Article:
Archive for the ‘food’ category: Page 276

May 16, 2016

Fast food workers are becoming obsolete

Posted by in category: food

The age of the restaurant self-service kiosks has dawned, and it’s the end of fast food as we know it.

McDonald’s is striding into the 21st century with the rollout of the “Create Your Taste” touchscreen kiosks, on which custom burgers can be built as well as full-menu ordering.

The kiosks are incredibly convenient and improve order accuracy, to which I can personally attest.

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May 16, 2016

Awesome invention, yes?

Posted by in categories: food, health

Plug & Plant.

Healthy Food Fridge.

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May 12, 2016

This five-fingered robot hand is close to human in functionality

Posted by in categories: computing, engineering, food, robotics/AI, singularity

You are really starting to see the shape of the Singularity, ever more clearly, in the convergence of so many engineering and scientific discoveries, inventions, and philosophical musings.

I can say, without a doubt, that we are all living in truly extraordinary times!

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May 11, 2016

Drones will take $127bn worth of human work by 2020, PwC says

Posted by in categories: business, drones, food

Google and Amazon were quick to put drones to use delivering orders.

But new research suggests delivery is just one small way drones are going to replace humans. The tiny airborne vessels will soon clean windows on skyscrapers, verify insurance claims and spray pesticide on crops.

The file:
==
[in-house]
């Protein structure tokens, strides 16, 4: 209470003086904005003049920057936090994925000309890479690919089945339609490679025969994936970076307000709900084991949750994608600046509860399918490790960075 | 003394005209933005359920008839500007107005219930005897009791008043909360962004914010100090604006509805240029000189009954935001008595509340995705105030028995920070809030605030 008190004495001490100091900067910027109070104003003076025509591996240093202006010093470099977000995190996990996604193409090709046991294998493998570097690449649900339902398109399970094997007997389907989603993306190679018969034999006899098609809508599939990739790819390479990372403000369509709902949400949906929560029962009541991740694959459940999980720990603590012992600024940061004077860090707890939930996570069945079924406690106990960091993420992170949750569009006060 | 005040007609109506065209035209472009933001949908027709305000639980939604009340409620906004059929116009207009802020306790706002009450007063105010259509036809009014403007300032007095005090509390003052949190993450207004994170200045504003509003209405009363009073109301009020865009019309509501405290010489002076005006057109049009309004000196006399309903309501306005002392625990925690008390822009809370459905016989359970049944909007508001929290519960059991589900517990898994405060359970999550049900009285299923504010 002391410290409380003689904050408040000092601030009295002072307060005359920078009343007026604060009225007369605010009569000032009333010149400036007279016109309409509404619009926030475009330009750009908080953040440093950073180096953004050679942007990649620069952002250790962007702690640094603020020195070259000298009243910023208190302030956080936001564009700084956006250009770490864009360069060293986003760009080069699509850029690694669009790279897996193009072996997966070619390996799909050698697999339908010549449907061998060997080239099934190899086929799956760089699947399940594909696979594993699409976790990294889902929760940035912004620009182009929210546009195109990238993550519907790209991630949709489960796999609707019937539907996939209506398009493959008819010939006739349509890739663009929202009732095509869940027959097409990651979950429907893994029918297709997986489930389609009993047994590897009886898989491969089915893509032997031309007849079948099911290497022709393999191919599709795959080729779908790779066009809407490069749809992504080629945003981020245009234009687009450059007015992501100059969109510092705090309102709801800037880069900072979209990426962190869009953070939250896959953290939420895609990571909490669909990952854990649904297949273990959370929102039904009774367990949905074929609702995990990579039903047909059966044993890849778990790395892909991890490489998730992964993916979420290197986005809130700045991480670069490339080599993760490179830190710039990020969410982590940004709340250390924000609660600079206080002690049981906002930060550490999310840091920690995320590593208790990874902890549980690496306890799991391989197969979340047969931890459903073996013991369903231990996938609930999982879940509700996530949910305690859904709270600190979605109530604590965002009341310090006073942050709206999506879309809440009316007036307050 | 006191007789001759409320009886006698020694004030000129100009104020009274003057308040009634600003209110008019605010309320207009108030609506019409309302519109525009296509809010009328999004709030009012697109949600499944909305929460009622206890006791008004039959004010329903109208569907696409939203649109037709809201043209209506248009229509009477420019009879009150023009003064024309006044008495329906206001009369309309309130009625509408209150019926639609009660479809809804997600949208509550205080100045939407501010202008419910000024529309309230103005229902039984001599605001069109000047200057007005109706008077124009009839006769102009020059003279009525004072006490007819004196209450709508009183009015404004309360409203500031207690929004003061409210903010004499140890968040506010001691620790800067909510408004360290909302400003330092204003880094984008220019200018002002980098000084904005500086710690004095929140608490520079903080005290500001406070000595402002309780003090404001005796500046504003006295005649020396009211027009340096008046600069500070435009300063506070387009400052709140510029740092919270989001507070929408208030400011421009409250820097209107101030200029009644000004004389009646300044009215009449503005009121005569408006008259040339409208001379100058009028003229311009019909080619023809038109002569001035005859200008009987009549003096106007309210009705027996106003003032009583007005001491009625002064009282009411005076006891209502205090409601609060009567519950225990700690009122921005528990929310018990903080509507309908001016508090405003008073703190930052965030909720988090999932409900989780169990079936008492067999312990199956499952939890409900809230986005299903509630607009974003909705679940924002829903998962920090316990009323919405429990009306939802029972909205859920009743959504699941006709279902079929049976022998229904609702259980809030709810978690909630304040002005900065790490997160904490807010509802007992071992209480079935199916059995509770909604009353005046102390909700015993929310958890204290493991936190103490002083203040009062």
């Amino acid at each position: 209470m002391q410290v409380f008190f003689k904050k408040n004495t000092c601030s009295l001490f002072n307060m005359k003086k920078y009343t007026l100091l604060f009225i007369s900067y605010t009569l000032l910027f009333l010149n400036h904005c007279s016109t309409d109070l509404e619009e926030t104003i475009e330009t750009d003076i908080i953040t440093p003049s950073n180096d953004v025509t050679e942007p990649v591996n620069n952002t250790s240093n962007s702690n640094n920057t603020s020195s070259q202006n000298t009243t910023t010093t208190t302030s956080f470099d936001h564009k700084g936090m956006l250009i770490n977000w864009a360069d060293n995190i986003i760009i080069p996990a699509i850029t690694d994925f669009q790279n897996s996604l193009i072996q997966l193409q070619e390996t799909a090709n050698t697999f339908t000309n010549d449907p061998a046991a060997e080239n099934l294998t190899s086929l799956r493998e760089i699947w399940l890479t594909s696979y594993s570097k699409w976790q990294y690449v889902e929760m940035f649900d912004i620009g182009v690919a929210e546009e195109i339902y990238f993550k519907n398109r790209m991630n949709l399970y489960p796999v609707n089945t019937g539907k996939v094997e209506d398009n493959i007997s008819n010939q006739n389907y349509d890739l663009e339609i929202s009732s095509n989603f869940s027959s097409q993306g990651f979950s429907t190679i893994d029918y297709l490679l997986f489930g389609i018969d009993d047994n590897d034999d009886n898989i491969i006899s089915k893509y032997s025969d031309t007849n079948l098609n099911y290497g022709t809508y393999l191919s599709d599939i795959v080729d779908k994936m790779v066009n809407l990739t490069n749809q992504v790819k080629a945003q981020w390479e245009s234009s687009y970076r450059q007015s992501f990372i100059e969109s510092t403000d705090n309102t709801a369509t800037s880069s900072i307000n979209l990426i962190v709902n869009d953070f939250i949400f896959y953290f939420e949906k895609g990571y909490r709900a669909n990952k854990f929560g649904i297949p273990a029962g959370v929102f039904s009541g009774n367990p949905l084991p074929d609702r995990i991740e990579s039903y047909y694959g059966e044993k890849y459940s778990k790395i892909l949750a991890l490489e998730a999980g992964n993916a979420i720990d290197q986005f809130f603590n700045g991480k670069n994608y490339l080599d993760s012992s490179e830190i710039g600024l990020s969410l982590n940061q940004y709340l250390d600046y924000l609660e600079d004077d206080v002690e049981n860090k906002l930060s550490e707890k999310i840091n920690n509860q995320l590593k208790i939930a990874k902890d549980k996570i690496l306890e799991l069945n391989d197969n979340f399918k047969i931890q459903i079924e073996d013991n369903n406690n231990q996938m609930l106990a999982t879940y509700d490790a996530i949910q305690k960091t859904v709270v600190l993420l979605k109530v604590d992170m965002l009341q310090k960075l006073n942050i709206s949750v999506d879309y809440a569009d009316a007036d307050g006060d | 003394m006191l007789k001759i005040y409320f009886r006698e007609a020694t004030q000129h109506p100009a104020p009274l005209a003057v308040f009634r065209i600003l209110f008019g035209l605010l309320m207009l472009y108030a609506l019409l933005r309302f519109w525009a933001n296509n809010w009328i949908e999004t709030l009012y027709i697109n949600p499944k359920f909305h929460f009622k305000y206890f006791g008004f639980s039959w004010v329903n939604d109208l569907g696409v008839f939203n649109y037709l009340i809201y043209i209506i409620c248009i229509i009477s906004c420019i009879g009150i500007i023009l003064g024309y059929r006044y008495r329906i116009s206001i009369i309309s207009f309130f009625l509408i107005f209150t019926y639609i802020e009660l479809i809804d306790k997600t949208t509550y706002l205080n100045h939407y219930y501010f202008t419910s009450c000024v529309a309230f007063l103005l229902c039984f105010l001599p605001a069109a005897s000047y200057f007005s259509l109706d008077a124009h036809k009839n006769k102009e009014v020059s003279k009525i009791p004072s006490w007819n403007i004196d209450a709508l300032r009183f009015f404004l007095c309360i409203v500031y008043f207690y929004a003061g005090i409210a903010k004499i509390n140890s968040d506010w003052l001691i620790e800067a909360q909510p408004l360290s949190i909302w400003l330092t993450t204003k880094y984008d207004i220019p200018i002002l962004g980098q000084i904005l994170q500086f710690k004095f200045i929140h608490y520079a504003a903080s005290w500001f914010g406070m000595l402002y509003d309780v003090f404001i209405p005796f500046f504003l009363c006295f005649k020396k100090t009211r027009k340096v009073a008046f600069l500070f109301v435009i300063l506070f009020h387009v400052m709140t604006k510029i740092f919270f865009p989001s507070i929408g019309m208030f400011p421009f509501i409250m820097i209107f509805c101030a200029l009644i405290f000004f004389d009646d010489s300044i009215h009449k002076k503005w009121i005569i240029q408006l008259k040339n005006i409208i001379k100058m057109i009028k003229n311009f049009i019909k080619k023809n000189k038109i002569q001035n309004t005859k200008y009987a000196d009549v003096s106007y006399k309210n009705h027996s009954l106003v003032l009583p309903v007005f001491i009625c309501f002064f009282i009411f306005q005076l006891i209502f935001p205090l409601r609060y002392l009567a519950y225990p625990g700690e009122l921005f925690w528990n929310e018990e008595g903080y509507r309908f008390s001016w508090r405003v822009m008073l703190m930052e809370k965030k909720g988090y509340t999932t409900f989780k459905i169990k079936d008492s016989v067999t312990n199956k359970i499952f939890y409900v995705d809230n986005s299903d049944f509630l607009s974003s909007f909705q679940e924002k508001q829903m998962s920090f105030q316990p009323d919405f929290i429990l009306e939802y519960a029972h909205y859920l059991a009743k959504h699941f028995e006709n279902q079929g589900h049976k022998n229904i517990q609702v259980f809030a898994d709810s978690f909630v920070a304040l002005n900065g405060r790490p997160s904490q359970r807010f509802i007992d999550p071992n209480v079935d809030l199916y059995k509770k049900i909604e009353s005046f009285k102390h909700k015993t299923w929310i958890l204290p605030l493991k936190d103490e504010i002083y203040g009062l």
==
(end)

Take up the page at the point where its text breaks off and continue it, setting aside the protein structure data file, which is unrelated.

The global market for drones, valued at around $2 billion today, will replace up to $127 billion worth of business services and human labour over the next four years, according to a new research by consulting firm PwC.

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May 10, 2016

Common nanoparticle has subtle effects on oxidative stress genes

Posted by in categories: biotech/medical, food, nanotechnology

A nanoparticle commonly used in food, cosmetics, sunscreen and other products can have subtle effects on the activity of genes expressing enzymes that address oxidative stress inside two types of cells. While the titanium dioxide (TiO2) nanoparticles are considered non-toxic because they don’t kill cells at low concentrations, these cellular effects could add to concerns about long-term exposure to the nanomaterial.

Researchers at the Georgia Institute of Technology used high-throughput screening techniques to study the effects of titanium dioxide nanoparticles on the expression of 84 genes related to cellular oxidative stress. Their work found that six genes, four of them from a single gene family, were affected by a 24-hour exposure to the nanoparticles.